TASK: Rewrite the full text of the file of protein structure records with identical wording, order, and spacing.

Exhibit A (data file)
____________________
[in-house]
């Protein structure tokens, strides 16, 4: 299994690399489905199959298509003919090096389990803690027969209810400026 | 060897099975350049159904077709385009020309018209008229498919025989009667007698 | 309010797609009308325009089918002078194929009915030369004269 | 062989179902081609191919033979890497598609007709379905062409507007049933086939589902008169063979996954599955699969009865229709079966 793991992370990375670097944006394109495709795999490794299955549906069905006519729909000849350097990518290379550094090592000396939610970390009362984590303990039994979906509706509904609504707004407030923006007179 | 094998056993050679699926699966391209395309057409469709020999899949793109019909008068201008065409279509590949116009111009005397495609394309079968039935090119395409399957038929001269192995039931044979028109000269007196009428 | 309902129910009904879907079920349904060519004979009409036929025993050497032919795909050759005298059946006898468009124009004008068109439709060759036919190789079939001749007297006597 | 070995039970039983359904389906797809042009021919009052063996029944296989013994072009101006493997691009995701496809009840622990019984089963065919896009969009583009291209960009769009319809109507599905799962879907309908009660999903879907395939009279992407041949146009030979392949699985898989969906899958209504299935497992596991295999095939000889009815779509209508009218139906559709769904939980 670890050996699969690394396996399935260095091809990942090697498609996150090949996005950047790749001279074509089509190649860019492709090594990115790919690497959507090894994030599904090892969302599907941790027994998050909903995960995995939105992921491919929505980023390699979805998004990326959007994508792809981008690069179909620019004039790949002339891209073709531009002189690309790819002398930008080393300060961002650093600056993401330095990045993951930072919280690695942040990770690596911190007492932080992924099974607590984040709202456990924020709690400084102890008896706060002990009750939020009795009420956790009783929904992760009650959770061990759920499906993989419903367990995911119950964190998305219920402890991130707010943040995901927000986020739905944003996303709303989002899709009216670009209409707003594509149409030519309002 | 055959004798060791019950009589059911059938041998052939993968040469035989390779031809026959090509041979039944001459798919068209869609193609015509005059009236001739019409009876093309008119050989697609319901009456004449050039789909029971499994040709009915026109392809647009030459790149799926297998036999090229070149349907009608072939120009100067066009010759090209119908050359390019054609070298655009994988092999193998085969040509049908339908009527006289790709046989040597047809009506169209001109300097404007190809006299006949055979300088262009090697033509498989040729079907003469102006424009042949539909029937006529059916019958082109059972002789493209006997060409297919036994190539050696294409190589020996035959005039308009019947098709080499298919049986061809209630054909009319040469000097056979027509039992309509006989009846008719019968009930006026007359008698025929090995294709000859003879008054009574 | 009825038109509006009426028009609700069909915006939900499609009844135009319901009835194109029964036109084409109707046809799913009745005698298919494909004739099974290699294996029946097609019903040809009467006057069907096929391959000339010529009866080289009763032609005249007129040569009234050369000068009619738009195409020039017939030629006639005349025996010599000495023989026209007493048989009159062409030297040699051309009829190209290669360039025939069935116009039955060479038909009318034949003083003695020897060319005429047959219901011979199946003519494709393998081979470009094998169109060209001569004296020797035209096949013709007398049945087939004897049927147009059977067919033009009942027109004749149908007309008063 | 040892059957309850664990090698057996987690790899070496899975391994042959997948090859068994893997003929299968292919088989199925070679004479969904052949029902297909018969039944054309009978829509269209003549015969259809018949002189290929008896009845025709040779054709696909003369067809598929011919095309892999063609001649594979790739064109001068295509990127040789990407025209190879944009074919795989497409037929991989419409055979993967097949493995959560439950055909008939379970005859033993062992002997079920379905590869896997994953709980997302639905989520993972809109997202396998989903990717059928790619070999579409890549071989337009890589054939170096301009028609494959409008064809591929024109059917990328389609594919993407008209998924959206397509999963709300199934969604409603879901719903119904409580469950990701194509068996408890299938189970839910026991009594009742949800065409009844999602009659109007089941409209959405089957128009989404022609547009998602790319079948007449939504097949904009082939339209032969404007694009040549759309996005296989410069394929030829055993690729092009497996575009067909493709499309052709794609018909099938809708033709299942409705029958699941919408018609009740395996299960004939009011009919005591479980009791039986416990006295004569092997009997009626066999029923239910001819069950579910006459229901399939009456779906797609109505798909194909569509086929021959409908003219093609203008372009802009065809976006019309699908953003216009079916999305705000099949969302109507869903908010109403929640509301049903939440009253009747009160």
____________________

[in-house]
């Protein structure tokens, strides 16, 4: 299994690399489905199959298509003919090096389990803690027969209810400026 | 060897099975350049159904077709385009020309018209008229498919025989009667007698 | 309010797609009308325009089918002078194929009915030369004269 | 062989179902081609191919033979890497598609007709379905062409507007049933086939589902008169063979996954599955699969009865229709079966 793991992370990375670097944006394109495709795999490794299955549906069905006519729909000849350097990518290379550094090592000396939610970390009362984590303990039994979906509706509904609504707004407030923006007179 | 094998056993050679699926699966391209395309057409469709020999899949793109019909008068201008065409279509590949116009111009005397495609394309079968039935090119395409399957038929001269192995039931044979028109000269007196009428 | 309902129910009904879907079920349904060519004979009409036929025993050497032919795909050759005298059946006898468009124009004008068109439709060759036919190789079939001749007297006597 | 070995039970039983359904389906797809042009021919009052063996029944296989013994072009101006493997691009995701496809009840622990019984089963065919896009969009583009291209960009769009319809109507599905799962879907309908009660999903879907395939009279992407041949146009030979392949699985898989969906899958209504299935497992596991295999095939000889009815779509209508009218139906559709769904939980 670890050996699969690394396996399935260095091809990942090697498609996150090949996005950047790749001279074509089509190649860019492709090594990115790919690497959507090894994030599904090892969302599907941790027994998050909903995960995995939105992921491919929505980023390699979805998004990326959007994508792809981008690069179909620019004039790949002339891209073709531009002189690309790819002398930008080393300060961002650093600056993401330095990045993951930072919280690695942040990770690596911190007492932080992924099974607590984040709202456990924020709690400084102890008896706060002990009750939020009795009420956790009783929904992760009650959770061990759920499906993989419903367990995911119950964190998305219920402890991130707010943040995901927000986020739905944003996303709303989002899709009216670009209409707003594509149409030519309002 | 055959004798060791019950009589059911059938041998052939993968040469035989390779031809026959090509041979039944001459798919068209869609193609015509005059009236001739019409009876093309008119050989697609319901009456004449050039789909029971499994040709009915026109392809647009030459790149799926297998036999090229070149349907009608072939120009100067066009010759090209119908050359390019054609070298655009994988092999193998085969040509049908339908009527006289790709046989040597047809009506169209001109300097404007190809006299006949055979300088262009090697033509498989040729079907003469102006424009042949539909029937006529059916019958082109059972002789493209006997060409297919036994190539050696294409190589020996035959005039308009019947098709080499298919049986061809209630054909009319040469000097056979027509039992309509006989009846008719019968009930006026007359008698025929090995294709000859003879008054009574 | 009825038109509006009426028009609700069909915006939900499609009844135009319901009835194109029964036109084409109707046809799913009745005698298919494909004739099974290699294996029946097609019903040809009467006057069907096929391959000339010529009866080289009763032609005249007129040569009234050369000068009619738009195409020039017939030629006639005349025996010599000495023989026209007493048989009159062409030297040699051309009829190209290669360039025939069935116009039955060479038909009318034949003083003695020897060319005429047959219901011979199946003519494709393998081979470009094998169109060209001569004296020797035209096949013709007398049945087939004897049927147009059977067919033009009942027109004749149908007309008063 | 040892059957309850664990090698057996987690790899070496899975391994042959997948090859068994893997003929299968292919088989199925070679004479969904052949029902297909018969039944054309009978829509269209003549015969259809018949002189290929008896009845025709040779054709696909003369067809598929011919095309892999063609001649594979790739064109001068295509990127040789990407025209190879944009074919795989497409037929991989419409055979993967097949493995959560439950055909008939379970005859033993062992002997079920379905590869896997994953709980997302639905989520993972809109997202396998989903990717059928790619070999579409890549071989337009890589054939170096301009028609494959409008064809591929024109059917990328389609594919993407008209998924959206397509999963709300199934969604409603879901719903119904409580469950990701194509068996408890299938189970839910026991009594009742949800065409009844999602009659109007089941409209959405089957128009989404022609547009998602790319079948007449939504097949904009082939339209032969404007694009040549759309996005296989410069394929030829055993690729092009497996575009067909493709499309052709794609018909099938809708033709299942409705029958699941919408018609009740395996299960004939009011009919005591479980009791039986416990006295004569092997009997009626066999029923239910001819069950579910006459229901399939009456779906797609109505798909194909569509086929021959409908003219093609203008372009802009065809976006019309699908953003216009079916999305705000099949969302109507869903908010109403929640509301049903939440009253009747009160």